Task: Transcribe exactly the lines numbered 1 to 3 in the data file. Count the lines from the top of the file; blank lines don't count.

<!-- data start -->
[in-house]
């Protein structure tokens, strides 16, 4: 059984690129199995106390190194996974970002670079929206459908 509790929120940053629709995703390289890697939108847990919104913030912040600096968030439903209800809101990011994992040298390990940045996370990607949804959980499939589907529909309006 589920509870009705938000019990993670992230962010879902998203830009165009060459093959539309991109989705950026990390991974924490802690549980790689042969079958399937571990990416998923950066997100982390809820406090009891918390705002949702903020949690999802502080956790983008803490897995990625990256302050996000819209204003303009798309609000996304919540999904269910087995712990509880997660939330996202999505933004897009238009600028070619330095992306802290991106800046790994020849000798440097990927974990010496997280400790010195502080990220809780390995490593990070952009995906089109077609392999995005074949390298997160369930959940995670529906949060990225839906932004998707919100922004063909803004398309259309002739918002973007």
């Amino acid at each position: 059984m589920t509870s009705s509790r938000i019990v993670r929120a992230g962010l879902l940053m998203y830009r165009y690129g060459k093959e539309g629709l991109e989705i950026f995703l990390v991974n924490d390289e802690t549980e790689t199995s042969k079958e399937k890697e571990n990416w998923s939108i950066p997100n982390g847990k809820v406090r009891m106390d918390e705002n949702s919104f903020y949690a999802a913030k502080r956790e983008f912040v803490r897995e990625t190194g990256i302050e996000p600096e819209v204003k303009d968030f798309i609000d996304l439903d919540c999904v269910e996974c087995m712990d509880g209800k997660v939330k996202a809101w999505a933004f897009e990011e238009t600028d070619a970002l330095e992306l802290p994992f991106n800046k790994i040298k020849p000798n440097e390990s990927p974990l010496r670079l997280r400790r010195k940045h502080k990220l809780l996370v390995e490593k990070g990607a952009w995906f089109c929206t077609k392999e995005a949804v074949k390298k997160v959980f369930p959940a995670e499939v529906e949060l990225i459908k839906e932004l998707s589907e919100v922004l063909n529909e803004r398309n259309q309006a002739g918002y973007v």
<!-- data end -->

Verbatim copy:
[in-house]
């Protein structure tokens, strides 16, 4: 059984690129199995106390190194996974970002670079929206459908 509790929120940053629709995703390289890697939108847990919104913030912040600096968030439903209800809101990011994992040298390990940045996370990607949804959980499939589907529909309006 589920509870009705938000019990993670992230962010879902998203830009165009060459093959539309991109989705950026990390991974924490802690549980790689042969079958399937571990990416998923950066997100982390809820406090009891918390705002949702903020949690999802502080956790983008803490897995990625990256302050996000819209204003303009798309609000996304919540999904269910087995712990509880997660939330996202999505933004897009238009600028070619330095992306802290991106800046790994020849000798440097990927974990010496997280400790010195502080990220809780390995490593990070952009995906089109077609392999995005074949390298997160369930959940995670529906949060990225839906932004998707919100922004063909803004398309259309002739918002973007």
């Amino acid at each position: 059984m589920t509870s009705s509790r938000i019990v993670r929120a992230g962010l879902l940053m998203y830009r165009y690129g060459k093959e539309g629709l991109e989705i950026f995703l990390v991974n924490d390289e802690t549980e790689t199995s042969k079958e399937k890697e571990n990416w998923s939108i950066p997100n982390g847990k809820v406090r009891m106390d918390e705002n949702s919104f903020y949690a999802a913030k502080r956790e983008f912040v803490r897995e990625t190194g990256i302050e996000p600096e819209v204003k303009d968030f798309i609000d996304l439903d919540c999904v269910e996974c087995m712990d509880g209800k997660v939330k996202a809101w999505a933004f897009e990011e238009t600028d070619a970002l330095e992306l802290p994992f991106n800046k790994i040298k020849p000798n440097e390990s990927p974990l010496r670079l997280r400790r010195k940045h502080k990220l809780l996370v390995e490593k990070g990607a952009w995906f089109c929206t077609k392999e995005a949804v074949k390298k997160v959980f369930p959940a995670e499939v529906e949060l990225i459908k839906e932004l998707s589907e919100v922004l063909n529909e803004r398309n259309q309006a002739g918002y973007v």